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One less radar chart (or be square for Pi Day!)

In recent years, I’ve used Pi Day to draw attention to inappropriate pie charts by remaking one under the banner of #onelesspie. This year, I focus on another round chart, the radar chart, also known as a spider chart or star chart. As with the pie chart, the roundness of the radar chart has a certain aesthetic appeal. But the roundness also makes it harder to see the data.


The vice president of sales and marketing for JMP, Jon Weisz, assembles his own bicycle wheels and ran across this radar chart showing the tension measurements for the spokes.



The distances of the orange and blue lines from the center correspond to the tension values. Half the spokes connect to the left edge of the hub and half to the right edge. In case you’re wondering, the left and right tensions are different because this is a rear wheel and the gears on the right side affect the spoke tension. The spokes are numbered 1 – 16, going clockwise from the top.


Here’s the same data on a “normal” Cartesian coordinates graph.



My first reaction was that this doesn’t even look like the same data as in the radar chart. All the tension variations are easy to see in the Cartesian line plot but not on the radial version. I made the axes have the same scales (1 – 16 spoke numbers and 0 – 150 tension values), even though the Cartesian coordinates provide the flexibility to zoom in on the lines if we wanted an even clearer picture of the variation.


What do I mean about the data being harder to see? Take a look, for instance, at spokes 12, 13 and 14, highlighted in pink.   


tensionradarCrop.png                        tensionxyCrop.png


The orange tension values are uniformly decreasing and appear as a straight line in the Cartesian view, but not in the radial view. Conversely, the blue values form a straight line in the radial view, but not in the Cartesian view. To read the radar chart effectively, we have to remap our basic visual encodings for data. I like graphs where I don’t have to consciously think about the visual encoding.


It’s natural to think that the disadvantage of remapping our perception is offset by the advantage of representing circular data, like bicycle wheels, with a circular graph, but a 2012 IEEE journal paper, "Graphical Tests for Power Comparison of Competing Designs," found the perceptual disadvantages outweighed the advantage. Heike Hofmann and her collaborators tested radial versus Cartesian graphs of data related to wind direction, and the Cartesian view was still more effective for seeing interesting features.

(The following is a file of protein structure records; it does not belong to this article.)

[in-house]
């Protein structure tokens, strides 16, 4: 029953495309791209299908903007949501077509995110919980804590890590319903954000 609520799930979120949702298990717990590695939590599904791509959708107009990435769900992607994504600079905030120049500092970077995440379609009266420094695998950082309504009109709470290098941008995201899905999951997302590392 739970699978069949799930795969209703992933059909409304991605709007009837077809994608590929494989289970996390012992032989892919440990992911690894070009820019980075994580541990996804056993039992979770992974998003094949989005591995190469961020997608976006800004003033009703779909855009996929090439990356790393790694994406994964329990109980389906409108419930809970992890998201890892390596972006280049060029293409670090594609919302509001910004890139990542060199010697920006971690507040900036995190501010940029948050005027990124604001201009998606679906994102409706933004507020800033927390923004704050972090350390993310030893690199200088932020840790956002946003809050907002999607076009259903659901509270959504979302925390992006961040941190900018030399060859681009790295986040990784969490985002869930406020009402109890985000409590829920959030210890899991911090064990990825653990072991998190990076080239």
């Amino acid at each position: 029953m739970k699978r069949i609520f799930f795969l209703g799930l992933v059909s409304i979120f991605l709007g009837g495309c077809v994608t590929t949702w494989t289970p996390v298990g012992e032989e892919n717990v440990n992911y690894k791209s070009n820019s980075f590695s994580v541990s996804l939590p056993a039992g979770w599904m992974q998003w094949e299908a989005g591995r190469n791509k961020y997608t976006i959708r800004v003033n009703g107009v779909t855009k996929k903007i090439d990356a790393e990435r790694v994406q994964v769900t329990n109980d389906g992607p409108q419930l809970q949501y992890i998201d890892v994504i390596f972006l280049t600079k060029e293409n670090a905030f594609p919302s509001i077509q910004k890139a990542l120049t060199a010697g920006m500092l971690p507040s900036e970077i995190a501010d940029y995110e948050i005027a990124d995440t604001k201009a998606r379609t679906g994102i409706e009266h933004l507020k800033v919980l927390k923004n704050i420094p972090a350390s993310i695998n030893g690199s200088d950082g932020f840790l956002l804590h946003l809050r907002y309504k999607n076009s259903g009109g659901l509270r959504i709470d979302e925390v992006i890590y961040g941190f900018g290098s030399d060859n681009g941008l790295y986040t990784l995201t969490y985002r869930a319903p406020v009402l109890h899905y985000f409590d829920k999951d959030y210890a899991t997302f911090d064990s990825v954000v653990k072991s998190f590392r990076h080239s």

So be square for Pi Day!

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Level V

How do you draw a radar chart like that in JMP?





Radar/Star/Spider Plots can be easily created through JMP Scripting, such as in this available script by Clay Barker in JMP Community -> File Exchange -> Scripts: Star Plot Script  However strongly agree with Xan.  While Radar/Star/Spider Plots make for pretty graphs, these round graphs make it harder to see true differences in your measurements.  Graphing the real story in your data often is much better served by using a clearer chart type such as a Line, Bar or Area Chart.

Level I

This is a case of comparing the utility of tools intended for completely different applications. Cartesian plots are meant to visualize data with an abstract functional dependence f(x), where the independent variable is (or has properties that are meaningful if thought of as) a rankable scalar of potentially infinite range (count, instance, time, money, distance etc.). "Radar" plots are indended for data (R) whose dependence on the independent variable (θ) is cyclical in nature. Rather than higlight the correlation or evolution of trends between factors, these plots show asymmetries within the cycle and are of immense value for analyzing/predicting behaviors of cyclical systems or any system in repeating conditions. When used as intended, they are obviously incomperable.